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What matters

(to our daughter)

Small things remain:

the peace of rustling poplars,

the yellow buttercups and grass growing green,

the smell of wood after vernal showers,

the smile, the blush on a girl’s cheeks,

the warmth of your name,

the child’s hand at the window,

the tear making clear:

“I’ll be there.”


She is forever gone, and I shall see her face
no more! I shall not hear her speak again
and at the thought my soul is sick with pain.
She is gone! I think I beheld her in the haze,
and then she vanished. Gone, and in her place
a stranger—nay, not her—I saw! My brain
is reeling, the gloomy earth is a bleak plain,
except this grave—where I shall sit and trace
her name on that green stone? She is gone!
And not a hair's breadth further from the sun,
than I am now. I know that I will have to wait
a little while for death!—My life is done,
the mornings of my days are past and gone,
I can but weep and watch the dreary gate.

Shakespeare revisited

A story of a son’s duty for revenge to appease

A father's restless, darkened soul. Of a mind

Unsatisfied, raging with brooding thoughts,

Seeking redress and answers, solitude.

Amid life's uncertain sea, we ponder

The reasons why. In madness we disguise

To unearth truth where treachery abides.

This tale now taking a mysterious twist,

Unloosing, love’s loss endured, desire's hunger

For bloodshed all around. Our hearts entwined,

We mirror wayward souls in sunless worlds,

Behold unfolding grace! Deep wisdom calls

For journeys into heaven and strange reflection

Of man's frailty, when pursuing resurrection.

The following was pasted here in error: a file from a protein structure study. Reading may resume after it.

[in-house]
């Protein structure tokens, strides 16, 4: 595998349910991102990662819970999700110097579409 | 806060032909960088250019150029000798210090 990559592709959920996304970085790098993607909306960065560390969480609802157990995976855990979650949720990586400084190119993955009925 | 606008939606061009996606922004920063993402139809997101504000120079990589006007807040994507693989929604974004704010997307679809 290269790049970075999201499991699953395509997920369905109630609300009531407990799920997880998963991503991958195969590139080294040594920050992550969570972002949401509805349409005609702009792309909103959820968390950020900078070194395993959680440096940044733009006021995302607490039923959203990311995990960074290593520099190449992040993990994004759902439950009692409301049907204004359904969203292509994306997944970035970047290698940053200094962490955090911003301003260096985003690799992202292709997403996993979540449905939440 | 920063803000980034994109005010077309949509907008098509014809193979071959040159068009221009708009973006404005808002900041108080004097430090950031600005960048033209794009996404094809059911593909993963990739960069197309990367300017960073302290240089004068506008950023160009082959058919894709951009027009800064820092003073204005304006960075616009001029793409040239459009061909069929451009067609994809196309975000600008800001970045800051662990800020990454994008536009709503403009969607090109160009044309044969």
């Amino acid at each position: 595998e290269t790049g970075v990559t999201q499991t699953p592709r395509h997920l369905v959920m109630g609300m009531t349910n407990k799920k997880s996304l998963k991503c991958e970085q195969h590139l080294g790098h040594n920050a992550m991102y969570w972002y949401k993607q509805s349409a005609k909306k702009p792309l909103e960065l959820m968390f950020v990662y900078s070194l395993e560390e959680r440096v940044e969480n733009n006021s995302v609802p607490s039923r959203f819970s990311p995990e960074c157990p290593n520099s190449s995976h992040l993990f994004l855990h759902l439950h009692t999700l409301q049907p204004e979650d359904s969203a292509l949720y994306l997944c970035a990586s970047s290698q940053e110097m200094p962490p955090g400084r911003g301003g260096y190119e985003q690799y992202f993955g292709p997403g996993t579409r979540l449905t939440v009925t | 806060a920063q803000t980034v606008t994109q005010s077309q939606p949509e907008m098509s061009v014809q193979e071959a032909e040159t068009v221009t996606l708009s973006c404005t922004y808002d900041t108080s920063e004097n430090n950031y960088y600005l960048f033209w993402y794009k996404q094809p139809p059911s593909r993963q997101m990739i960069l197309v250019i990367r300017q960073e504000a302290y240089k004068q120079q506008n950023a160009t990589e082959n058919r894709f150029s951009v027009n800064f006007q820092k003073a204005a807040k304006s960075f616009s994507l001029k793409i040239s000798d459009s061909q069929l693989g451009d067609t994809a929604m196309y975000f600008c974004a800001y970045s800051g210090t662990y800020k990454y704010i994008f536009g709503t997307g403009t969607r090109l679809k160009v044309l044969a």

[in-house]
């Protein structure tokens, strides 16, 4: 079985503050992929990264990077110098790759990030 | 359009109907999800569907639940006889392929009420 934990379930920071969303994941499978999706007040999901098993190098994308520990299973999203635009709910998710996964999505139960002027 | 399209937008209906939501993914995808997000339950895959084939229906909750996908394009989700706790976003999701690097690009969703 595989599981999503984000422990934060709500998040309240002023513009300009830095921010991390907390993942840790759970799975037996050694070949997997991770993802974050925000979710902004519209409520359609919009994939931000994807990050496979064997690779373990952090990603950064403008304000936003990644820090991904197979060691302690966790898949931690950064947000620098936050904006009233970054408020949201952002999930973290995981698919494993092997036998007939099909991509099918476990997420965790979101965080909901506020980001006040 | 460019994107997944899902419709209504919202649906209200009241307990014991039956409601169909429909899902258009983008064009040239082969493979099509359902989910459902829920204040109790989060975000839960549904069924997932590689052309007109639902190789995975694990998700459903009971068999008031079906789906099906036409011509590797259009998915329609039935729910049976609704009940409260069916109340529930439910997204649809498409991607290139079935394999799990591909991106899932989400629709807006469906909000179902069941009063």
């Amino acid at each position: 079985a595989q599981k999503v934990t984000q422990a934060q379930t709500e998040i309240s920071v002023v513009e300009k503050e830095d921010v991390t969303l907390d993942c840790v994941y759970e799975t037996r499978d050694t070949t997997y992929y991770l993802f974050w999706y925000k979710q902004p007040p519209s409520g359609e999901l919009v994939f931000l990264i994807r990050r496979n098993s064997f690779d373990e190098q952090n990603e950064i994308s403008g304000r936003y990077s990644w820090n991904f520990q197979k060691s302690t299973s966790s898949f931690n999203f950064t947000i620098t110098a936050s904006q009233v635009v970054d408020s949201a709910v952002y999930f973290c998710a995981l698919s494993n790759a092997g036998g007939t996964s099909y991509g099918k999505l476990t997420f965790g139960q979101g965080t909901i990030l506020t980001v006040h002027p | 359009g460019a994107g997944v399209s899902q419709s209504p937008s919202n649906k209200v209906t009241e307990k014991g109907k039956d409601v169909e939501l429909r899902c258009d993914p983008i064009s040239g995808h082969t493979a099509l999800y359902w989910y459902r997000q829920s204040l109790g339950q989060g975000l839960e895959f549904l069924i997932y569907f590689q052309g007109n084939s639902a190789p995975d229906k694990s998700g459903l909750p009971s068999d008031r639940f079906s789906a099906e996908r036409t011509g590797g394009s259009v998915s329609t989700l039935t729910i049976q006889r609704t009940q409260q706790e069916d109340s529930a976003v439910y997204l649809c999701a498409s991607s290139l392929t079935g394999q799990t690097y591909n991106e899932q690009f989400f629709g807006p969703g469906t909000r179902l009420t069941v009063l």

Ukrainian diatribe

How long*, malicious Putler,

will you defy humanity?

With your filthy oligarch clique

you make the whole world sick.

How long, phoney Putler,

do you send bombs and missiles?

Democracy and freedom are slain

and we just buy oil, gas and grain.

How much longer, rotten Putler,

do you keep lying, threatening,

at giant tables in palaces?

Europe will pay the price,

trembling behind Uncle Sam's back:

all those killings, millions on the run.

* Cicero: Catilinarian Speeches

I long to craft a timeless verse

Against all reason,

I would like to write

the ultimate poem,

a lasting monument*,

of beauty and light;

In short, the miracle

the world was waiting for,

a pageant of words

where my and your eyes

are drawn to.

But who reads now

in a hundred years

my poems, let alone

this poor attempt?

Not this boy.

It seems to me that

the ultimate poem,

if it is ever written at all,

will never be read,

so, we are even, reader.

* See Horace, Odes, III, 30


Leaves still hanging on trees

and asters they stand dreaming.

I still taste autumn raspberries

and look at late pink roses.

The horizon still orange-red

and the daylight slowly dying.

Still grow the white anemones,

and vine driving out the demons.

Winter cherry trees will still bloom

at the end of way too short years.